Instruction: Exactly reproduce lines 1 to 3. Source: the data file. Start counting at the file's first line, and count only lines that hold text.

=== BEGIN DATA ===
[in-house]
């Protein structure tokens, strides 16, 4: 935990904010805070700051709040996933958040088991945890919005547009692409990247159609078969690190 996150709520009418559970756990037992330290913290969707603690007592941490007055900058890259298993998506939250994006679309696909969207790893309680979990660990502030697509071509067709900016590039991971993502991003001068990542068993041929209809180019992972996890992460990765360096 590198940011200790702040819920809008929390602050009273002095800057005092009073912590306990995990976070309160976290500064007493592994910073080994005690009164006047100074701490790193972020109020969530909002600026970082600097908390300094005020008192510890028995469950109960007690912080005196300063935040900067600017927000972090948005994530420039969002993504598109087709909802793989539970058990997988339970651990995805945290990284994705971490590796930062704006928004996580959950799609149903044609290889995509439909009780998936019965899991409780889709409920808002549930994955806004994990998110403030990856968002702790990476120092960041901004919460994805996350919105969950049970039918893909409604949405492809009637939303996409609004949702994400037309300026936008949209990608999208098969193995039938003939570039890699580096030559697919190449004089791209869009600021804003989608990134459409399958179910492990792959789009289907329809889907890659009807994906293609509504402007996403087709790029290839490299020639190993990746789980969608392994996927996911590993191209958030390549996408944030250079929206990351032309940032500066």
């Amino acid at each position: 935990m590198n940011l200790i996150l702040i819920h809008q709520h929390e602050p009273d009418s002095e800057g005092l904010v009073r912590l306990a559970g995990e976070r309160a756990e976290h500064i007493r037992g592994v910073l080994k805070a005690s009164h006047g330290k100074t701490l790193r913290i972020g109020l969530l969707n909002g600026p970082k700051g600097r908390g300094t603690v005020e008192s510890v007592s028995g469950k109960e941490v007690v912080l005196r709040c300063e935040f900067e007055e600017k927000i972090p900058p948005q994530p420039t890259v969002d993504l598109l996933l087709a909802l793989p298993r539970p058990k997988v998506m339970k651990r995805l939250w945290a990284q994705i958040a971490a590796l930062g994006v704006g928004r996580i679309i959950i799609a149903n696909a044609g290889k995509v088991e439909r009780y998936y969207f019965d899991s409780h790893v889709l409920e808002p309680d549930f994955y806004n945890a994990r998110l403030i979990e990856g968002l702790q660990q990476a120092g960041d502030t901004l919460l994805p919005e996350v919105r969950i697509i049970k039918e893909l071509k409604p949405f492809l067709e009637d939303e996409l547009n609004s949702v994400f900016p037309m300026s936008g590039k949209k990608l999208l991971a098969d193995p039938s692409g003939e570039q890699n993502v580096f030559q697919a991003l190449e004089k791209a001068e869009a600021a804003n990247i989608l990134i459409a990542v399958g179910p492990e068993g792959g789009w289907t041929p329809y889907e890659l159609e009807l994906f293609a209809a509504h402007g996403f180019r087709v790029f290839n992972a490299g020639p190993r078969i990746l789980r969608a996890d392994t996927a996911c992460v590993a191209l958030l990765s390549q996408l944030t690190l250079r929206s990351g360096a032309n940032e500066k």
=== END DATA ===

[in-house]
């Protein structure tokens, strides 16, 4: 935990904010805070700051709040996933958040088991945890919005547009692409990247159609078969690190 996150709520009418559970756990037992330290913290969707603690007592941490007055900058890259298993998506939250994006679309696909969207790893309680979990660990502030697509071509067709900016590039991971993502991003001068990542068993041929209809180019992972996890992460990765360096 590198940011200790702040819920809008929390602050009273002095800057005092009073912590306990995990976070309160976290500064007493592994910073080994005690009164006047100074701490790193972020109020969530909002600026970082600097908390300094005020008192510890028995469950109960007690912080005196300063935040900067600017927000972090948005994530420039969002993504598109087709909802793989539970058990997988339970651990995805945290990284994705971490590796930062704006928004996580959950799609149903044609290889995509439909009780998936019965899991409780889709409920808002549930994955806004994990998110403030990856968002702790990476120092960041901004919460994805996350919105969950049970039918893909409604949405492809009637939303996409609004949702994400037309300026936008949209990608999208098969193995039938003939570039890699580096030559697919190449004089791209869009600021804003989608990134459409399958179910492990792959789009289907329809889907890659009807994906293609509504402007996403087709790029290839490299020639190993990746789980969608392994996927996911590993191209958030390549996408944030250079929206990351032309940032500066």
């Amino acid at each position: 935990m590198n940011l200790i996150l702040i819920h809008q709520h929390e602050p009273d009418s002095e800057g005092l904010v009073r912590l306990a559970g995990e976070r309160a756990e976290h500064i007493r037992g592994v910073l080994k805070a005690s009164h006047g330290k100074t701490l790193r913290i972020g109020l969530l969707n909002g600026p970082k700051g600097r908390g300094t603690v005020e008192s510890v007592s028995g469950k109960e941490v007690v912080l005196r709040c300063e935040f900067e007055e600017k927000i972090p900058p948005q994530p420039t890259v969002d993504l598109l996933l087709a909802l793989p298993r539970p058990k997988v998506m339970k651990r995805l939250w945290a990284q994705i958040a971490a590796l930062g994006v704006g928004r996580i679309i959950i799609a149903n696909a044609g290889k995509v088991e439909r009780y998936y969207f019965d899991s409780h790893v889709l409920e808002p309680d549930f994955y806004n945890a994990r998110l403030i979990e990856g968002l702790q660990q990476a120092g960041d502030t901004l919460l994805p919005e996350v919105r969950i697509i049970k039918e893909l071509k409604p949405f492809l067709e009637d939303e996409l547009n609004s949702v994400f900016p037309m300026s936008g590039k949209k990608l999208l991971a098969d193995p039938s692409g003939e570039q890699n993502v580096f030559q697919a991003l190449e004089k791209a001068e869009a600021a804003n990247i989608l990134i459409a990542v399958g179910p492990e068993g792959g789009w289907t041929p329809y889907e890659l159609e009807l994906f293609a209809a509504h402007g996403f180019r087709v790029f290839n992972a490299g020639p190993r078969i990746l789980r969608a996890d392994t996927a996911c992460v590993a191209l958030l990765s390549q996408l944030t690190l250079r929206s990351g360096a032309n940032e500066k």